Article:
It’s an effective film, not just because of the nightmare scenes but also because of the scenes that take place in the waking world.  The majority of the film follows Nancy (Heather Langenkamp), Glen (Johnny Depp), Tina (Amanda Wyss), and Rod (Jsu Garcia, who is credited as Nick Corri in this film) as they try not to die.  And let’s be honest.  None of these characters are particularly deep.  Rod’s the bad boy.  Tina’s the rebellious Catholic.  Glen’s the nice guy.  Nancy’s the good girl.  They’re archetypes that should be familiar to anyone who has ever seen a slasher film.  And yet, you really do care about them, especially Nancy and Glen.  (Admittedly, everyone that I’ve ever talked to about this film seems to care about Rod the least.)  Langenkamp, Depp, and Wyss all give such likable performances that you really do find yourself worrying about what will happen to them when and if they fall asleep.

I rewatched A Nightmare on Elm Street last night and I was shocked to discover that, even though I knew what was coming, the movie still scared me.  The sight of Freddy straining against the wall over Nancy’s head was still unbelievably creepy.  The gory scene where Freddy attacks Tina still frightened me, as did the famous geyser of blood scene.  Even the much-parodied scene where Freddy’s glove rises up between Nancy’s legs while she sleeps in the bathtub still made me shudder.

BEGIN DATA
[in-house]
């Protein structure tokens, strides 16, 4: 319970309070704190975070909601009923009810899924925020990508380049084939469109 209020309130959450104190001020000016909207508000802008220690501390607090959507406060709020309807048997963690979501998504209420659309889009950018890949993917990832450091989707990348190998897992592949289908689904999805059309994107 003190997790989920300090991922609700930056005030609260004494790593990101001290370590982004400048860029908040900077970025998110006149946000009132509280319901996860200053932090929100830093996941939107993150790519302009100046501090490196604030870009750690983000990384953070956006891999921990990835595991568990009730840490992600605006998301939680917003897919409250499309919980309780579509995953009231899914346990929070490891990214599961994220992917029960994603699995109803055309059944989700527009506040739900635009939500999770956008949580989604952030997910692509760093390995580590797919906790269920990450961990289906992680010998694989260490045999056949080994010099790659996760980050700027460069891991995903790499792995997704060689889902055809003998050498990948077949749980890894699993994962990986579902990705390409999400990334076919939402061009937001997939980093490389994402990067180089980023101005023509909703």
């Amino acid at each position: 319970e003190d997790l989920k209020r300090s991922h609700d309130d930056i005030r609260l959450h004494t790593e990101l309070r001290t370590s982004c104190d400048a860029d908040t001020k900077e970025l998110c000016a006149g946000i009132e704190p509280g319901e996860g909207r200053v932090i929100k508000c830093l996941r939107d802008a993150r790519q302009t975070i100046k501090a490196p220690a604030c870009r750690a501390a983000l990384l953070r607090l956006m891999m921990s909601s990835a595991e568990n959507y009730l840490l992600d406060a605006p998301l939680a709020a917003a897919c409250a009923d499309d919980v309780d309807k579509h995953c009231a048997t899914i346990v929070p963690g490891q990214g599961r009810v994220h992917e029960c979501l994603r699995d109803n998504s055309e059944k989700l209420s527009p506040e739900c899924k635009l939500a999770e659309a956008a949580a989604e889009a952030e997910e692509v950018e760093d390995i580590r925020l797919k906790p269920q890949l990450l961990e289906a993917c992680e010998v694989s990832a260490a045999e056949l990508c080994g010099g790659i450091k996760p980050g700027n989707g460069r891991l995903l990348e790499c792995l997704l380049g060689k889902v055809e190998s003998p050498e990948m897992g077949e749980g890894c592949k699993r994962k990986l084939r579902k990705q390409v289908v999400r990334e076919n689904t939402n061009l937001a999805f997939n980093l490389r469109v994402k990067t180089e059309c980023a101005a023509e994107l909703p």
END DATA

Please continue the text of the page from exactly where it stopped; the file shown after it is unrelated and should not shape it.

It’s easy to take for granted just how good and scary the original Nightmare on Elm Street actually is.  For horror fans, it’s a film that deserves to be watched this October season.  Just don’t fall asleep afterwards.

Italian Horror Spotlight: Cannibal Apocalypse (dir by Antonio Margheriti)


The 1980 film Cannibal Apocalypse begins in Vietnam.

Sgt. Norman Hopper (John Saxon) leads his troops into a Vietnamese village.  A dog approaches.  One of the soldiers starts to pet it.

“Watch it, asshole!” Hopper shouts.

Too late.  The dog explodes and takes the soldier with him.  That’s just the first of many explosive events in the film.  Minutes after the dog blows up, Hopper discovers two American soldiers being held prisoner in an underground cage.  One of them is named Charles Bukowski (yes, I know) and he’s played by the great Italian actor, Giovanni Lombardo Radice.  The other one is named Tommy (Tony King).